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Jeff's targeted therapy has kept his advanced lung cancer at bay.
It's well known that the most significant risk factor for lung cancer is cigarette smoking. However, an estimated 8 percent of men and 20 percent of women with lung cancer are never-smokers. Currently, the causes of lung cancer in nonsmokers or never-smokers are not well understood.
A group of researchers at Dana-Farber is trying to understand whether inherited factors may partly explain the development of lung cancer in patients who did not smoke.
A small number of people are born with a DNA mutation in the EGFR gene called T790M, which has been identified in some families suffering from lung cancer. This T790M mutation is called germline, because it is present in all of the body's cells, most likely because it was inherited from a parent.
When doctors test a sample of tumor tissue from a patient diagnosed with lung cancer, and the sample contains the T790M mutation, this is an indication that the patient may be at risk for having this inherited T790M mutation.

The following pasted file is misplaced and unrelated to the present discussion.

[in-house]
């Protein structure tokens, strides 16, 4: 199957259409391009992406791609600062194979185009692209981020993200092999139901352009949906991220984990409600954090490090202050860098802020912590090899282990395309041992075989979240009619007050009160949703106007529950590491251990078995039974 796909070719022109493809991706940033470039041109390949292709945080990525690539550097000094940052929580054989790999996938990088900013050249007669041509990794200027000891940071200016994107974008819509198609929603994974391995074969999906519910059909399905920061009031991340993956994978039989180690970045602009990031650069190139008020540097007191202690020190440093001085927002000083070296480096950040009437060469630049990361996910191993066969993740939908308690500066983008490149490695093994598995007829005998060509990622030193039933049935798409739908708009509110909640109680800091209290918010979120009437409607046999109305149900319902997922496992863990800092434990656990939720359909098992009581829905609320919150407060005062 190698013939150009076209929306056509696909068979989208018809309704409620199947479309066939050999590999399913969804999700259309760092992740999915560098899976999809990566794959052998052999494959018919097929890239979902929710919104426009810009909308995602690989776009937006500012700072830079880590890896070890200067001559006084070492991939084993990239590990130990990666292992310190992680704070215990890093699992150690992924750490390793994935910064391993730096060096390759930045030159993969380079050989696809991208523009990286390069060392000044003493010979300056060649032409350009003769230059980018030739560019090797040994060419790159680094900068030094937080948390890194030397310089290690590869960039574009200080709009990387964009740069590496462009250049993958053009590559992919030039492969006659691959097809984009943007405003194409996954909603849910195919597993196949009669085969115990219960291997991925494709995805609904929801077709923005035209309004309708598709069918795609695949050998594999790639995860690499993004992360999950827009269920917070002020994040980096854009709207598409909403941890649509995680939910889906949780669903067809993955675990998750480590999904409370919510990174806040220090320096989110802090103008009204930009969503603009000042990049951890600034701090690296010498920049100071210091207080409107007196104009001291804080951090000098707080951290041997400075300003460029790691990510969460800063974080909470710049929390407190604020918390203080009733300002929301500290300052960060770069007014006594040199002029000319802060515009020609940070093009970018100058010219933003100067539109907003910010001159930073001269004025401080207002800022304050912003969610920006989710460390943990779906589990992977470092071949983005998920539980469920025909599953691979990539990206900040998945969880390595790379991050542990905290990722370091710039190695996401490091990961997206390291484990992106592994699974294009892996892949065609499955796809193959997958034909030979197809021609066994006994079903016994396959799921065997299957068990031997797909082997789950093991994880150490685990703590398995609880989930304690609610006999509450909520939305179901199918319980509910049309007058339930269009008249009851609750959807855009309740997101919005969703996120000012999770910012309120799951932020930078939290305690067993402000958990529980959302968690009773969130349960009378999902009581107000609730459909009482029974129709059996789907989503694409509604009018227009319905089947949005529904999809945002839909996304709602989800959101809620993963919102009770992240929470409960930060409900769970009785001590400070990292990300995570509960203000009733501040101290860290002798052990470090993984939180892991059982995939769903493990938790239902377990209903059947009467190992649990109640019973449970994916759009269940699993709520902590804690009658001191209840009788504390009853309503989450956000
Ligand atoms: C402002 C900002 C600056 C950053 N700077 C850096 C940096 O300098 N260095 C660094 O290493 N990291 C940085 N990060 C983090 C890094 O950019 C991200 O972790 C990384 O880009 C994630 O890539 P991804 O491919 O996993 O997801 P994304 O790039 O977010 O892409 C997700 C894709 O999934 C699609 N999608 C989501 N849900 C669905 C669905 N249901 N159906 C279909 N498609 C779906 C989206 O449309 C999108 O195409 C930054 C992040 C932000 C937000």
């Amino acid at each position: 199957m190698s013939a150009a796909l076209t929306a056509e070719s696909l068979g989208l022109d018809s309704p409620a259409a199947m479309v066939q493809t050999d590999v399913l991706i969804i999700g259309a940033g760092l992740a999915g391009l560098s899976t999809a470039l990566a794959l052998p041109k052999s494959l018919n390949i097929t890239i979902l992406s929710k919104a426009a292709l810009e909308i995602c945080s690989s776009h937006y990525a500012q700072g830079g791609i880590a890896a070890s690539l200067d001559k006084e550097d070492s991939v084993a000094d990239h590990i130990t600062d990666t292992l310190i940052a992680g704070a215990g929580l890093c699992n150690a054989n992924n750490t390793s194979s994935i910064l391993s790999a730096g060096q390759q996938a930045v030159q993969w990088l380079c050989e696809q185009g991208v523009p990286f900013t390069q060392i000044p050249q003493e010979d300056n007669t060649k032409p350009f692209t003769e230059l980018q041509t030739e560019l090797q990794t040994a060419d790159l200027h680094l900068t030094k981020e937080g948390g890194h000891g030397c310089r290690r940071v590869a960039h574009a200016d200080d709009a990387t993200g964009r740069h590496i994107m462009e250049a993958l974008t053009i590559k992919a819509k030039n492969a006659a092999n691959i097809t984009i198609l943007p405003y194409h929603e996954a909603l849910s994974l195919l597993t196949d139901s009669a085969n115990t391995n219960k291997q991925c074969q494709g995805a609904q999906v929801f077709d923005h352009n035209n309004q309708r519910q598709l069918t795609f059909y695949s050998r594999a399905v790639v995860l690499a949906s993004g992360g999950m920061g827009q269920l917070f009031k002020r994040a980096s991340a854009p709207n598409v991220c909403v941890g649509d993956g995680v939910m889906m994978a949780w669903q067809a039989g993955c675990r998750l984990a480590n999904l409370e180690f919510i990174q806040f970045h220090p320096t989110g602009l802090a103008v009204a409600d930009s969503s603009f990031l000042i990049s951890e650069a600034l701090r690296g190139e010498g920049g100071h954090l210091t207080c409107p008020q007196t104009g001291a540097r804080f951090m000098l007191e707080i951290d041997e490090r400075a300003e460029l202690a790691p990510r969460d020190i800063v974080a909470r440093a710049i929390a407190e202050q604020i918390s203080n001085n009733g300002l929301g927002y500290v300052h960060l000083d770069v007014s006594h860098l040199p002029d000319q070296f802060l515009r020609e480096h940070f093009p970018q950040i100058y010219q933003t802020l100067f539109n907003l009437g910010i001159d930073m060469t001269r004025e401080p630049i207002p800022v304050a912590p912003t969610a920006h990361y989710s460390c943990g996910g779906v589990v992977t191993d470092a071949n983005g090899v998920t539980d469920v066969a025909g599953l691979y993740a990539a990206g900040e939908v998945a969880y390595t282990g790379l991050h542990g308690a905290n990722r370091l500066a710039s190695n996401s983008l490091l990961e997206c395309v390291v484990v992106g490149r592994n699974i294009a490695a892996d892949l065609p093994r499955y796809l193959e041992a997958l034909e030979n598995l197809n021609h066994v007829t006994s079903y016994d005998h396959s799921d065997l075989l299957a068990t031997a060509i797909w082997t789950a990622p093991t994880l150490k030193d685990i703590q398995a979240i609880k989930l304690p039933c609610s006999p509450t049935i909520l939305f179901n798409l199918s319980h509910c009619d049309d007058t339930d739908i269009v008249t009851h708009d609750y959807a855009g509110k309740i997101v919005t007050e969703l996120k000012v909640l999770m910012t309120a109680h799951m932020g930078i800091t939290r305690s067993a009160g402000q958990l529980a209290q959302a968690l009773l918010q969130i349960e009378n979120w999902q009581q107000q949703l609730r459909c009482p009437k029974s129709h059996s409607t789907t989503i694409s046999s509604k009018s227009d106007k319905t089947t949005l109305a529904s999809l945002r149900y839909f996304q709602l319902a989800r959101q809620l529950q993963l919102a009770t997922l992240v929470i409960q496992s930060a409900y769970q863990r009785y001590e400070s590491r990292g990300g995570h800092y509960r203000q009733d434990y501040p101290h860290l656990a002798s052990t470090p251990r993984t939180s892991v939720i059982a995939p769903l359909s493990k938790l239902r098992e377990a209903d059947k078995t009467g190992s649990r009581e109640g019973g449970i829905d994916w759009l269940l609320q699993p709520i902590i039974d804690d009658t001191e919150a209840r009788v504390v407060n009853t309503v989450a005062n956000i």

Because individuals and families carrying the inherited T790M are rare, in December 2012 we launched a collaborative study aimed at identifying and studying these individuals in order to better understand the cause of lung cancer. Our hope is to find ways of reducing the chances that carriers of the T790M mutation will develop lung cancer. Study participants include smokers, former smokers, and non-smokers. Collecting such a registry of high risk families will lay the groundwork for subsequent lung cancer screening and prevention research.
Dr. Geoffrey Oxnard at Dana-Farber Cancer Institute is heading the study in collaboration with the Addario Lung Cancer Medical Institute (ALCMI), leading lung cancer research centers, and commercial gene-testing laboratories.
Take the eligibility survey for this research study.
If you'd like more information about this study, please email DFCIfamilialT790M@dfci.harvard.edu.